To wrap up the BPO industries character is driven by Technology, Talent (availability), Global Policies, Cost Efficiencies, and of course The Demand for (value-added) Services.

These drivers govern growth across markets/geographies and in a variety of new services. A NASSCOM report recently also said that Infrastructure services would also be a key growth driver for the industry with an estimated growth of 10.5 percent in the next fiscal.

India is the world's largest offshore outsourcing center, with 2.3 million people in India employed in the IT-ITeS industry.

NASSCOM estimates that the industry would hire 150,000 people this year, and the domestic market will witness 12 percent growth this year and would reach Rs. 66,200 crore. The growth rate has been estimated at 5.5 percent, on the back of increased cost efficiencies, utilization rates and diversification into new verticals. Direct employment in the Indian IT-BPO sector is estimated to cross 2.3 million, while indirect job creation is estimated to reach 8.2 million.

With such bright prospects we can but only go forward!

Reference:*, WNS Case Studies * NASSCOM Reports – Feb 2010
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Posted by: mounace love love - Thursday 09th, June 2011
3: Make the problems redundant. People becomes an issue since all of the BPOs are concentrated in specific areas and tapping into the same marginally-increasing pool of resources. Reduce the dependency to an extent where you are amply buffered and people are doing value-added jobs (contributing to the measurable achievements of the BU and the organisation).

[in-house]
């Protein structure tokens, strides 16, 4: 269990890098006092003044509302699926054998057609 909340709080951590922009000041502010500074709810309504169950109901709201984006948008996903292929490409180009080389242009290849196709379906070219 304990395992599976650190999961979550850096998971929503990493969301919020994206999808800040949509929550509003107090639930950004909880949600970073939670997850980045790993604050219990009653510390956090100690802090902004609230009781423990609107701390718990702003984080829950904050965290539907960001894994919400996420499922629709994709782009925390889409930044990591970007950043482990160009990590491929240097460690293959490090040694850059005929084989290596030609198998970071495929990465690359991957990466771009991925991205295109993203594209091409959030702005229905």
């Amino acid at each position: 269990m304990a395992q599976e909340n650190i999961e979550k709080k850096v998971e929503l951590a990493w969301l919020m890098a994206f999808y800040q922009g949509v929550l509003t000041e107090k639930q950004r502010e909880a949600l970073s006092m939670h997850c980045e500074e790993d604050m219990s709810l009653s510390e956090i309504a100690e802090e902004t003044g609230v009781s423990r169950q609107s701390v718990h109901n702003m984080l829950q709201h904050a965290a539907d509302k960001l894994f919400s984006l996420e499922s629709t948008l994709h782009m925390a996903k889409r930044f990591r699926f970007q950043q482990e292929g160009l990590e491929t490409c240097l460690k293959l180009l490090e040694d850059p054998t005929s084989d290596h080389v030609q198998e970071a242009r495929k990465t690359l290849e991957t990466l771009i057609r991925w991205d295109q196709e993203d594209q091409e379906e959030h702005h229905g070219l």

Very high on EVA.
Posted by: Prakash W Seernani - Wednesday 14th, April 2010
4: The biggest challenge that the BPO faces is that we are more people-dependent and continue to fight the battle rather than solving the problem. We transition business offshore and execute it. We should rather focus on transforming the process through the use of tools and automation, thus
a. increasing the scope of work
b. improving the efficiency of process
c. reducing the dependency on people (at least the lower order attrition-sensitive lot)
d. last and most important get peripheral business that is most-of-the-times much bigger than what we are doing now.

e.g. setting up a messaging gateway (with notification engines) along with IVR can help expand the scope of a BFSI payment process into the corporate / retail environment (peripheral to BFSI) and also DRASTICALLY reduce dependency on people. Converts a BFSI call center to a Transaction Processing Hub giving us a highly intelligent business. Next steps - Reconciliation services, AML, Fraud detection, etc. - sky is the limit with all these being peripheral to the payment processing industry.
Posted by: Prakash W Seernani - Wednesday 14th, April 2010